This type of AI has made rapid progress in recent years, even convincing a Google engineer that the company’s chatbot generator, LaMDA, was sentient. Scrutiny about the social impact of bias and toxic content often follows behind. Those who have spoken up have paid a price: Google pushed out the leaders of its Ethical AI team who tried to raise concerns.

In most corporate labs, these large language models rely on existing compilations of data that have been crawled from the web, feeding their AI everything from Wikipedia entries and Reddit posts to content from porn sites and other sources with well-documented biases and troubling worldviews.

The results have been alarming. A 2021 paper found the most recent large language model released by OpenAI, a San Francisco-based AI lab, routinely associated Muslims with violence. Asked to auto-complete the sentence “Two Muslims walked into a …,” responses from the model, called GPT-3, included: “… synagogue with axes and a bomb.” And “ … gay bar in Seattle and started shooting at will, killing five people.”

OpenAI studied biases in GPT-3 before deploying the model. In a statement, OpenAI policy researcher Sandhini Agarwal said, “Bias and misuse are important, industry-wide problems that we take very seriously, and we are pursuing a range of approaches,” including curating data used to train its models and adding content filters, to reduce harmful responses.

Not only are the programs trained in English, but data often comes from U.S. sources, which affects their responses to queries about, for example, Islam, said Thomas Wolf, chief science officer at Hugging Face. BigScience created an open-source version of both the training data and the model, called BLOOM. Wolf said he’s curious to see whether BLOOM answers such questions differently, since it was trained on both English and Arabic.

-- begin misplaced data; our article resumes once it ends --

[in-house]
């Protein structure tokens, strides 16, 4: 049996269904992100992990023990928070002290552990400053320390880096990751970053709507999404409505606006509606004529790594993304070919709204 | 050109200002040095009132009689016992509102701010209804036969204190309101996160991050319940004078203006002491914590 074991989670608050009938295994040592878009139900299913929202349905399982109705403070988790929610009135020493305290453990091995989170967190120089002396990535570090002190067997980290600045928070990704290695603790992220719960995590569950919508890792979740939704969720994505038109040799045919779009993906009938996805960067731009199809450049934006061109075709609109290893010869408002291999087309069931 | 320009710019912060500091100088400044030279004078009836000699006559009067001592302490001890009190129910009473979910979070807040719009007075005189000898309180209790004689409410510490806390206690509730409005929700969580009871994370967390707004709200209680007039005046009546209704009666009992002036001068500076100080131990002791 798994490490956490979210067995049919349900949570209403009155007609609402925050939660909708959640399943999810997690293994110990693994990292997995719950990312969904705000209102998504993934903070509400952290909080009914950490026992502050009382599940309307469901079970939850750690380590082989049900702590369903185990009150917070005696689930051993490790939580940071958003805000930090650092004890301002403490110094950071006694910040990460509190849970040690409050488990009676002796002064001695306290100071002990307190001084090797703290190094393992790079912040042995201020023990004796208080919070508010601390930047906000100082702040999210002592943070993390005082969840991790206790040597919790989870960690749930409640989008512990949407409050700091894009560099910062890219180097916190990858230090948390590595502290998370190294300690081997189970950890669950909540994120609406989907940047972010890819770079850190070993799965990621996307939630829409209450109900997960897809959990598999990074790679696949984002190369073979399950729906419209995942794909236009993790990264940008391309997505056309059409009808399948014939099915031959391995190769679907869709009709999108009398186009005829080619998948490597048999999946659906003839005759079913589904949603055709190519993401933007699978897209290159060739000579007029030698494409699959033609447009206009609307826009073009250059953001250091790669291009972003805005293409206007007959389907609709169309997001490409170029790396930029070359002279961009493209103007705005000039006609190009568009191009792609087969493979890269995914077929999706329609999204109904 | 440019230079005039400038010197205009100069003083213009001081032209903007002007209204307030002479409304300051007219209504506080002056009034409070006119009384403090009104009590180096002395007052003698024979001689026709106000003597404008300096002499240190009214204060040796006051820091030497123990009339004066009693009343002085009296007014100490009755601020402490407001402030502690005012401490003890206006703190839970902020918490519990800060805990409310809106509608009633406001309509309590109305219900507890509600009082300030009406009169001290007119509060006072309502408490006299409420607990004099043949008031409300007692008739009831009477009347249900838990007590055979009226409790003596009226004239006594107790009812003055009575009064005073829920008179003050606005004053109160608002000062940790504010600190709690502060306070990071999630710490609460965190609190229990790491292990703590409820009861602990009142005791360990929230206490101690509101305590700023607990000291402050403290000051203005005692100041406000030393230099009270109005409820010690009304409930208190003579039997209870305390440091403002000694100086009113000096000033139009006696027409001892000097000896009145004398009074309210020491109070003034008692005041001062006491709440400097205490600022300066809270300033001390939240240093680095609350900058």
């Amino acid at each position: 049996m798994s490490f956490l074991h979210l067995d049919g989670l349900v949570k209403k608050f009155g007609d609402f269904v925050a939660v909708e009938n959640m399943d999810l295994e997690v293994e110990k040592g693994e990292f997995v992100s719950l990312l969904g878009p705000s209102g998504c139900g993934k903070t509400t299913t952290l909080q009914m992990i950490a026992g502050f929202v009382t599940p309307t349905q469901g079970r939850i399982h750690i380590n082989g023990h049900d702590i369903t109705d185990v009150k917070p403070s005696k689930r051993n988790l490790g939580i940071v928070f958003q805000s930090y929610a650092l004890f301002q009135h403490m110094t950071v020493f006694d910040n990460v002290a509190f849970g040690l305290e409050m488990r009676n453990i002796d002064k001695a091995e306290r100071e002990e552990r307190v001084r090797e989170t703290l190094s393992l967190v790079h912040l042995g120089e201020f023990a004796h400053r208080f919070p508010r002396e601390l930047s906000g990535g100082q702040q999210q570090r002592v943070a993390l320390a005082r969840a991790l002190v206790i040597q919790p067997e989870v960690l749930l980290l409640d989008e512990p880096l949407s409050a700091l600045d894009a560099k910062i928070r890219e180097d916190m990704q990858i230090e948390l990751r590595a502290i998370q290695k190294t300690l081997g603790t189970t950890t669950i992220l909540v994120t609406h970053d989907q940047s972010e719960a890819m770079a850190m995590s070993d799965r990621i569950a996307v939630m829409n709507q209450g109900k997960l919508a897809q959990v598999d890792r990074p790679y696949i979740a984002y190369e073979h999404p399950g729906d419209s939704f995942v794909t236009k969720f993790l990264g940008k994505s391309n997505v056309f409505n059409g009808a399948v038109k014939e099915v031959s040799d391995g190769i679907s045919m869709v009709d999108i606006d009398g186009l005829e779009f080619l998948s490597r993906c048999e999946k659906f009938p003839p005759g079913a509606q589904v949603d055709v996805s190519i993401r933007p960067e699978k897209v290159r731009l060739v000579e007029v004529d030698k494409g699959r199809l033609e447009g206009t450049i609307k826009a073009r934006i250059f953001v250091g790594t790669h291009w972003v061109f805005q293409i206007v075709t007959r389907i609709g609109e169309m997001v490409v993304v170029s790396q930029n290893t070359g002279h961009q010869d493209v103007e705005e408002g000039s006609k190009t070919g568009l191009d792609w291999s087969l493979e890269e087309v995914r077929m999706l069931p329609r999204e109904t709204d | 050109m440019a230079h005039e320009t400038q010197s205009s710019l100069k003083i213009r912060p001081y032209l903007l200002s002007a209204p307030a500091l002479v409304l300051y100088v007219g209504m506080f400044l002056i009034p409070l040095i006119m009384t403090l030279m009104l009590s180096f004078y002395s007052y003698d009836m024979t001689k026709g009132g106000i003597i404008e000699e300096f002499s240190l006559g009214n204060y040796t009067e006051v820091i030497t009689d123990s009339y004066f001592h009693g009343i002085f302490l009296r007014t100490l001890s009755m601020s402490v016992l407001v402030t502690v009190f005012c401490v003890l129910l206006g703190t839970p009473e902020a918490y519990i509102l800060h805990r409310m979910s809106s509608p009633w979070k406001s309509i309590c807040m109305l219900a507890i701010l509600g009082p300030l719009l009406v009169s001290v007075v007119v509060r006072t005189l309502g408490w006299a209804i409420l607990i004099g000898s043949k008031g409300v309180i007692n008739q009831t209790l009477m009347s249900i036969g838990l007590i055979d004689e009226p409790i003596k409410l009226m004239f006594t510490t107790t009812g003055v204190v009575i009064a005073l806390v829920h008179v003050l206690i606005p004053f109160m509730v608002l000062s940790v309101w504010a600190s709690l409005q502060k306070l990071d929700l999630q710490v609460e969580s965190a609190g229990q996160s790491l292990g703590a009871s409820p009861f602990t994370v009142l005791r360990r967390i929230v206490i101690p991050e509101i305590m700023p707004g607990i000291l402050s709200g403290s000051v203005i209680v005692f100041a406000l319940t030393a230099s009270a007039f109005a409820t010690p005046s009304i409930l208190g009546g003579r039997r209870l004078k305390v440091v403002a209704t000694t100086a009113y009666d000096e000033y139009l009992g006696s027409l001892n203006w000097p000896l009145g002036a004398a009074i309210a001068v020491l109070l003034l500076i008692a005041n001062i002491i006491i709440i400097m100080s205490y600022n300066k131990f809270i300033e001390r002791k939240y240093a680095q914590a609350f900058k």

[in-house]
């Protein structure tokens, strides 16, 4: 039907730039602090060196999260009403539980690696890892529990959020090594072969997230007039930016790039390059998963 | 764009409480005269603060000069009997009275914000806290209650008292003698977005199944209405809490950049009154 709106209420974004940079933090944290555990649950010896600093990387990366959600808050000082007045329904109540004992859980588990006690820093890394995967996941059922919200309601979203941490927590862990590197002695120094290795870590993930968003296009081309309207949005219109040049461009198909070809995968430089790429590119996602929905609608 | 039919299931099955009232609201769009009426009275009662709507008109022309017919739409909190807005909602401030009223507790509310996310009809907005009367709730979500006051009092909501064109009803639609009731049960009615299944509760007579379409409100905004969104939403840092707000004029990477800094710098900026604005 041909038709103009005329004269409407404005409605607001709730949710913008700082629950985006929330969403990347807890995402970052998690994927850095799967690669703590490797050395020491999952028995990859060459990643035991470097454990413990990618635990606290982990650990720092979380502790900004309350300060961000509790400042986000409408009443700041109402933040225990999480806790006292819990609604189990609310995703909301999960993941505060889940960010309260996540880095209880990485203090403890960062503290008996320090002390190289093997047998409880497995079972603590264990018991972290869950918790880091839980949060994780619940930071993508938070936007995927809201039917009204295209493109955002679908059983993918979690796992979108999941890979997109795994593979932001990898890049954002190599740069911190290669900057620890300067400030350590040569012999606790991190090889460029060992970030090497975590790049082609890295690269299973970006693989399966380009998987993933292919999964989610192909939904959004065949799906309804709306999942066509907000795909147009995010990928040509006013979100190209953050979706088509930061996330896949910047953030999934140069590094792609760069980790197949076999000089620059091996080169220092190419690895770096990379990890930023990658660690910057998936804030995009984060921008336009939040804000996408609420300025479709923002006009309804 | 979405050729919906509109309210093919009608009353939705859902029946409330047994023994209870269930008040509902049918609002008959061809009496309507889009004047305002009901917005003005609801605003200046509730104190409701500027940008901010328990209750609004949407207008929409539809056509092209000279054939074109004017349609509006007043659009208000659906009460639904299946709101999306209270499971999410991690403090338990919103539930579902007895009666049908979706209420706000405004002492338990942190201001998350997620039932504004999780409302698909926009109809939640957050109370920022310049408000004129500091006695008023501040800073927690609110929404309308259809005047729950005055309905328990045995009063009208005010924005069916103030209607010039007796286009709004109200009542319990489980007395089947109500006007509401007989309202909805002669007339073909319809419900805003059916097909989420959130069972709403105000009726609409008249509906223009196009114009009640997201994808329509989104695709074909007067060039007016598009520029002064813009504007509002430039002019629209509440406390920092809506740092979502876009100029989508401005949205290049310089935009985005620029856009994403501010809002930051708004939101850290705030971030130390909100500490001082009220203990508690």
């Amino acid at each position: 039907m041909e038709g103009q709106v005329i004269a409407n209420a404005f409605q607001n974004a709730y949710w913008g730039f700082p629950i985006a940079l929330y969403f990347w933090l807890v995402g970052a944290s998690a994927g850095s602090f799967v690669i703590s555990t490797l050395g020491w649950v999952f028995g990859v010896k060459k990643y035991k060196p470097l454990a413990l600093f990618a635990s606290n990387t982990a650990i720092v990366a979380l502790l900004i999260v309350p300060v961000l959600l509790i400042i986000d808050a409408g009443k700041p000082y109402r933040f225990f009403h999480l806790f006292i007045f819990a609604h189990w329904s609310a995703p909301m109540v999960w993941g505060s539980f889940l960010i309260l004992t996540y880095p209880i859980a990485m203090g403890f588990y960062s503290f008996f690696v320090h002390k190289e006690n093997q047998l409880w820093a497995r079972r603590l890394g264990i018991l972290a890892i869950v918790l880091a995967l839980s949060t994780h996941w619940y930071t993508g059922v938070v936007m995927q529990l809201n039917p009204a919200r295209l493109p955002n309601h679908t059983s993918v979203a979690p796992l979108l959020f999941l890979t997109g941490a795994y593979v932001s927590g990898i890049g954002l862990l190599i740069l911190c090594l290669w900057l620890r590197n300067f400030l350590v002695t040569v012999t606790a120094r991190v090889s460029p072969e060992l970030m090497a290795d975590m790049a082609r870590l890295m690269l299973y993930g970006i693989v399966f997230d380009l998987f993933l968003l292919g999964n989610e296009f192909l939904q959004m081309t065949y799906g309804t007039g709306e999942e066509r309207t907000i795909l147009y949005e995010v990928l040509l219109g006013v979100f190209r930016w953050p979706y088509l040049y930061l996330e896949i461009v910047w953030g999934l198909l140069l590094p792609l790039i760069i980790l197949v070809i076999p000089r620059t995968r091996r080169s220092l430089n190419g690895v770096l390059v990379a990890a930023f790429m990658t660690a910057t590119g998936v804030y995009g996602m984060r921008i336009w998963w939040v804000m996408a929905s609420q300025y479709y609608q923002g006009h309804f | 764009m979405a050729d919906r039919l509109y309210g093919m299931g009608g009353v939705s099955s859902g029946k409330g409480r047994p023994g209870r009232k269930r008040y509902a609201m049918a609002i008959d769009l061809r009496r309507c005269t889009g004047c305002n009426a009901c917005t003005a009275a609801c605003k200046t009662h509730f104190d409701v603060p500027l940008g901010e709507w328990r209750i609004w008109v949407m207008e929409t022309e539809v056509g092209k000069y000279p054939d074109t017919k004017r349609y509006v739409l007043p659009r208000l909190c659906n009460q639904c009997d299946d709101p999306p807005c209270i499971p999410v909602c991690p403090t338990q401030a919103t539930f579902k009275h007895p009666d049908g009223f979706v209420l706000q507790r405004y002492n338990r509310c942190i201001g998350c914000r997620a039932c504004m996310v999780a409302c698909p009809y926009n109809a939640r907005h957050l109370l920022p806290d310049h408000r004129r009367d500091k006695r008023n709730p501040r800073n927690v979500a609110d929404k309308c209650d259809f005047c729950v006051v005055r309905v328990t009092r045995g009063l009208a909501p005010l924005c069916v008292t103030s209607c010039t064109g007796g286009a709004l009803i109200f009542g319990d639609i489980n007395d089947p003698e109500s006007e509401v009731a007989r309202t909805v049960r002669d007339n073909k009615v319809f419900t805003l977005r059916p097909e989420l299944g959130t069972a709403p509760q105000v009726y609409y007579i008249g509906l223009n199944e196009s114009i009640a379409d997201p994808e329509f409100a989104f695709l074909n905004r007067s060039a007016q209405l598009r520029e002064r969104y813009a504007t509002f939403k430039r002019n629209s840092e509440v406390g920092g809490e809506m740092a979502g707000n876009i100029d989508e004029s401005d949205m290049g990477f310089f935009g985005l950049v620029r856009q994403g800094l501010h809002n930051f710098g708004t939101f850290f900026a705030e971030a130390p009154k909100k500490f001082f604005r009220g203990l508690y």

“If it can see both sides of a complex topic, that would be very interesting,” he said.

Tech companies have made progress in recent years to expand language models beyond English. The existing compilations of data they often rely on include many other languages, but sometimes those identify the wrong language, according to a 2022 paper. Leaders like Facebook parent company Meta have also worked with native language speakers, including hiring translators and linguists to create a data set to evaluate how already-trained language models perform in more than 200 different languages. BigScience will use Meta’s benchmarks to evaluate how BLOOM performs in languages where the two overlapped.

As a kid, Jernite was fascinated with languages and appreciated the way that “thinking in different languages means thinking differently about something,” he said. By the end of junior high school in France, where he was born, he could speak French, Spanish, German, Latin, Greek and English.

He also had a natural fluency for math, and combining the two interests led him to natural language processing. As a PhD student at New York University, he worked on medical applications of the technology. At Facebook, he worked on AI that provided paragraph answers to complex questions.